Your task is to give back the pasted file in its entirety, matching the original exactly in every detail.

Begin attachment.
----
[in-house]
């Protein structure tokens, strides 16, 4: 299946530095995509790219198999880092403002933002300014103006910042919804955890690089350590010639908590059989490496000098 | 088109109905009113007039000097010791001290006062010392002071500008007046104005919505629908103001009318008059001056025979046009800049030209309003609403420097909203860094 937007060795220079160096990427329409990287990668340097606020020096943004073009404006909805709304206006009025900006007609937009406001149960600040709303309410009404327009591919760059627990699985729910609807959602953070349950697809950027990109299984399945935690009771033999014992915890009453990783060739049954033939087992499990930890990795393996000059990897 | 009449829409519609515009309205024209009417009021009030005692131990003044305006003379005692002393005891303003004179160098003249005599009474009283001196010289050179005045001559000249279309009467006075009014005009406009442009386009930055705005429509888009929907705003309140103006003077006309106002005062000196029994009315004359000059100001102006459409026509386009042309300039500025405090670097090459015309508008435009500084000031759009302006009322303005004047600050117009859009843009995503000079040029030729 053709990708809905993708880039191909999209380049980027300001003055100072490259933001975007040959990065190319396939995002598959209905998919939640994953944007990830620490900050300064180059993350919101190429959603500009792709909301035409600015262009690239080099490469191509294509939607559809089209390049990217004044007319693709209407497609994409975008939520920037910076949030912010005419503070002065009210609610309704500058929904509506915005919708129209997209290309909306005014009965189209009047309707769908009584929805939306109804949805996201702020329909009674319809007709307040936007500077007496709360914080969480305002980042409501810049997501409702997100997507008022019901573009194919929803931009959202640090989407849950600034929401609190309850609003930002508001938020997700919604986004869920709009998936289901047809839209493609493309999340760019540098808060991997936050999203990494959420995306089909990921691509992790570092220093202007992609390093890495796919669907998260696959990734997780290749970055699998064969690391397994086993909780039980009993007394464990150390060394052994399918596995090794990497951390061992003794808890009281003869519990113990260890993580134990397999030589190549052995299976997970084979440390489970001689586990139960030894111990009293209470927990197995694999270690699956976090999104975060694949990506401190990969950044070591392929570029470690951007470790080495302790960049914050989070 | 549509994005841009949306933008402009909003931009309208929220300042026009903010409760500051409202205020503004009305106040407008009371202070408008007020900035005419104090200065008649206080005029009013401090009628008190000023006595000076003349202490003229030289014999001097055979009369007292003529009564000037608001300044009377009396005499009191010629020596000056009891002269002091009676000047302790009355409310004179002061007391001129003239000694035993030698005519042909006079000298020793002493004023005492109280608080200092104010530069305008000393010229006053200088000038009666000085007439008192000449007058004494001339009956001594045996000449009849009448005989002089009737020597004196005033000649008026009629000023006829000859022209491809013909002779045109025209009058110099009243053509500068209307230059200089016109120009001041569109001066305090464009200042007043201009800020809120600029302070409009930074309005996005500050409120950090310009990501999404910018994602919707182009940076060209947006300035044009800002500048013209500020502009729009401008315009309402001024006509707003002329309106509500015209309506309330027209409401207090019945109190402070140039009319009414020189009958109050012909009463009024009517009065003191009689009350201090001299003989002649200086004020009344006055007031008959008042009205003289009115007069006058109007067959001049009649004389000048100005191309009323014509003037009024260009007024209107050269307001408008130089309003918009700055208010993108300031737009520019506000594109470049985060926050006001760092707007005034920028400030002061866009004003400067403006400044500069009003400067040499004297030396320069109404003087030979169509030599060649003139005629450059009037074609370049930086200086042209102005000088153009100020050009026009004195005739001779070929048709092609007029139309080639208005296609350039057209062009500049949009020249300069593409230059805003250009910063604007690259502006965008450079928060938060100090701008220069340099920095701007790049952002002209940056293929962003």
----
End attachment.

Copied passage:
[in-house]
């Protein structure tokens, strides 16, 4: 299946530095995509790219198999880092403002933002300014103006910042919804955890690089350590010639908590059989490496000098 | 088109109905009113007039000097010791001290006062010392002071500008007046104005919505629908103001009318008059001056025979046009800049030209309003609403420097909203860094 937007060795220079160096990427329409990287990668340097606020020096943004073009404006909805709304206006009025900006007609937009406001149960600040709303309410009404327009591919760059627990699985729910609807959602953070349950697809950027990109299984399945935690009771033999014992915890009453990783060739049954033939087992499990930890990795393996000059990897 | 009449829409519609515009309205024209009417009021009030005692131990003044305006003379005692002393005891303003004179160098003249005599009474009283001196010289050179005045001559000249279309009467006075009014005009406009442009386009930055705005429509888009929907705003309140103006003077006309106002005062000196029994009315004359000059100001102006459409026509386009042309300039500025405090670097090459015309508008435009500084000031759009302006009322303005004047600050117009859009843009995503000079040029030729 053709990708809905993708880039191909999209380049980027300001003055100072490259933001975007040959990065190319396939995002598959209905998919939640994953944007990830620490900050300064180059993350919101190429959603500009792709909301035409600015262009690239080099490469191509294509939607559809089209390049990217004044007319693709209407497609994409975008939520920037910076949030912010005419503070002065009210609610309704500058929904509506915005919708129209997209290309909306005014009965189209009047309707769908009584929805939306109804949805996201702020329909009674319809007709307040936007500077007496709360914080969480305002980042409501810049997501409702997100997507008022019901573009194919929803931009959202640090989407849950600034929401609190309850609003930002508001938020997700919604986004869920709009998936289901047809839209493609493309999340760019540098808060991997936050999203990494959420995306089909990921691509992790570092220093202007992609390093890495796919669907998260696959990734997780290749970055699998064969690391397994086993909780039980009993007394464990150390060394052994399918596995090794990497951390061992003794808890009281003869519990113990260890993580134990397999030589190549052995299976997970084979440390489970001689586990139960030894111990009293209470927990197995694999270690699956976090999104975060694949990506401190990969950044070591392929570029470690951007470790080495302790960049914050989070 | 549509994005841009949306933008402009909003931009309208929220300042026009903010409760500051409202205020503004009305106040407008009371202070408008007020900035005419104090200065008649206080005029009013401090009628008190000023006595000076003349202490003229030289014999001097055979009369007292003529009564000037608001300044009377009396005499009191010629020596000056009891002269002091009676000047302790009355409310004179002061007391001129003239000694035993030698005519042909006079000298020793002493004023005492109280608080200092104010530069305008000393010229006053200088000038009666000085007439008192000449007058004494001339009956001594045996000449009849009448005989002089009737020597004196005033000649008026009629000023006829000859022209491809013909002779045109025209009058110099009243053509500068209307230059200089016109120009001041569109001066305090464009200042007043201009800020809120600029302070409009930074309005996005500050409120950090310009990501999404910018994602919707182009940076060209947006300035044009800002500048013209500020502009729009401008315009309402001024006509707003002329309106509500015209309506309330027209409401207090019945109190402070140039009319009414020189009958109050012909009463009024009517009065003191009689009350201090001299003989002649200086004020009344006055007031008959008042009205003289009115007069006058109007067959001049009649004389000048100005191309009323014509003037009024260009007024209107050269307001408008130089309003918009700055208010993108300031737009520019506000594109470049985060926050006001760092707007005034920028400030002061866009004003400067403006400044500069009003400067040499004297030396320069109404003087030979169509030599060649003139005629450059009037074609370049930086200086042209102005000088153009100020050009026009004195005739001779070929048709092609007029139309080639208005296609350039057209062009500049949009020249300069593409230059805003250009910063604007690259502006965008450079928060938060100090701008220069340099920095701007790049952002002209940056293929962003």